World paper day – pulp fiction


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The Covid-19 pandemic has forced the world to reinvent how it functions. We’re socially distanced, contact conscious, and paperless.

But even before the pandemic, we’ve been encouraged to save the environment by reducing how much we print.

However, the Paper Manufacturers Association of South Africa contends that we’re not saving the environment by not printing those work documents.

The association’s Samantha Choles says that this country has 850 million trees planted over 676 000 hectares. This makes up about 0.5% of South Africa’s land area. These trees are grown specifically for pulp and paper production.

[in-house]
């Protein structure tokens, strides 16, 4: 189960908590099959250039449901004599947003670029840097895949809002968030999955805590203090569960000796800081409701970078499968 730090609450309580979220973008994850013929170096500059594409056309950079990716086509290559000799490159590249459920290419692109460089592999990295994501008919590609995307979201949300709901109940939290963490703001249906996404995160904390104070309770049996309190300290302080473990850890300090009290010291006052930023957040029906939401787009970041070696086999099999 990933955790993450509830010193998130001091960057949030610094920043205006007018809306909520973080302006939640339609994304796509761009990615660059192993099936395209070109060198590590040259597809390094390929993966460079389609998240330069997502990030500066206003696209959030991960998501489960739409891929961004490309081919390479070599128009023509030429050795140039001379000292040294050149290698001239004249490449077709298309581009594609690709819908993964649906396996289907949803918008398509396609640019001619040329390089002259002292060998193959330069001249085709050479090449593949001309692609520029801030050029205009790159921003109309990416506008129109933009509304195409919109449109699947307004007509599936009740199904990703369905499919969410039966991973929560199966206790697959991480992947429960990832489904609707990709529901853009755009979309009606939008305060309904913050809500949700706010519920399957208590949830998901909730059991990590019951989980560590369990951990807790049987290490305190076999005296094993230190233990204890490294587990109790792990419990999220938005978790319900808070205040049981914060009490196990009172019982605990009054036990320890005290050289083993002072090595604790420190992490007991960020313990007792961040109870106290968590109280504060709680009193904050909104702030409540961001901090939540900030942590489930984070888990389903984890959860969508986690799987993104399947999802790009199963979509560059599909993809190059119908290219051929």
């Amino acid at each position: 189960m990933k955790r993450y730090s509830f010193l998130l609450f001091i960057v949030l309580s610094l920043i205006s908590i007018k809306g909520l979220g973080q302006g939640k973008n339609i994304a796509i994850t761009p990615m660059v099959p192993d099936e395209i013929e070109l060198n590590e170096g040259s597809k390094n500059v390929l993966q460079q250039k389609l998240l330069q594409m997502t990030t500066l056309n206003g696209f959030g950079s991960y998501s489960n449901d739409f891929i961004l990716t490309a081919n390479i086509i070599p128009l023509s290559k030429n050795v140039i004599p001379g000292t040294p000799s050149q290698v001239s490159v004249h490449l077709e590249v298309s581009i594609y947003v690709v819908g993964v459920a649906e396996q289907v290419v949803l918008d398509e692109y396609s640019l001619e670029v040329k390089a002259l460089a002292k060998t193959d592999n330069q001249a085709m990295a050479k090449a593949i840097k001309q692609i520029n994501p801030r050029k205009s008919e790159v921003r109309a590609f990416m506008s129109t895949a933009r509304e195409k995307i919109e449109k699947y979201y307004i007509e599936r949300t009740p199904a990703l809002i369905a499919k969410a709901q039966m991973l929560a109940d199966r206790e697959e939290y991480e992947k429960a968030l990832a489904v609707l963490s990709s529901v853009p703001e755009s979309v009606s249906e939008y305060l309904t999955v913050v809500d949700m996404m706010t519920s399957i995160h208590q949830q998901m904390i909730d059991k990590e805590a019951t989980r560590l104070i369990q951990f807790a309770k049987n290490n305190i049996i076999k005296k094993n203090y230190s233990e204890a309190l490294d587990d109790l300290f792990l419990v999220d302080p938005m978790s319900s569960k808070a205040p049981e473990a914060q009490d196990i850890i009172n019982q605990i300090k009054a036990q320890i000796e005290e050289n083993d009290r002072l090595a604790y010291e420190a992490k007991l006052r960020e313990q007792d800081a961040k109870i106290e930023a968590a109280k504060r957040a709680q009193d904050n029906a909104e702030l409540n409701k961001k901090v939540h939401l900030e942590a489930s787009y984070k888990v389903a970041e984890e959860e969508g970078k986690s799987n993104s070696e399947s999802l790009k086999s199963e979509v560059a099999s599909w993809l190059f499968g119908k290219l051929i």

Choles says that once these trees are cut for production, the area will be replanted very soon:

“While you may drive past a piece of land that has been recently harvested…within the next 12 months that area would be replanted.  And that’s what gives paper its renewability, it’s a renewable resource.”

But the advancements in technology means that our lives are digitised, even our books are electronic. And the paper mills have had to adapt. They’re converting machines from printing to packaging grades.

So we may be using more boxes with our reliance on on-line shopping, but the drop in demand for office paper means a large chunk has been taken out of the need for local production.

Choles says that there must be a mind-shift in how the consumers interact with paper, or the impact will be felt “along the value chain – from forestry (the tree growers) and paper mills to printing companies and media houses.”

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May 16, 2022
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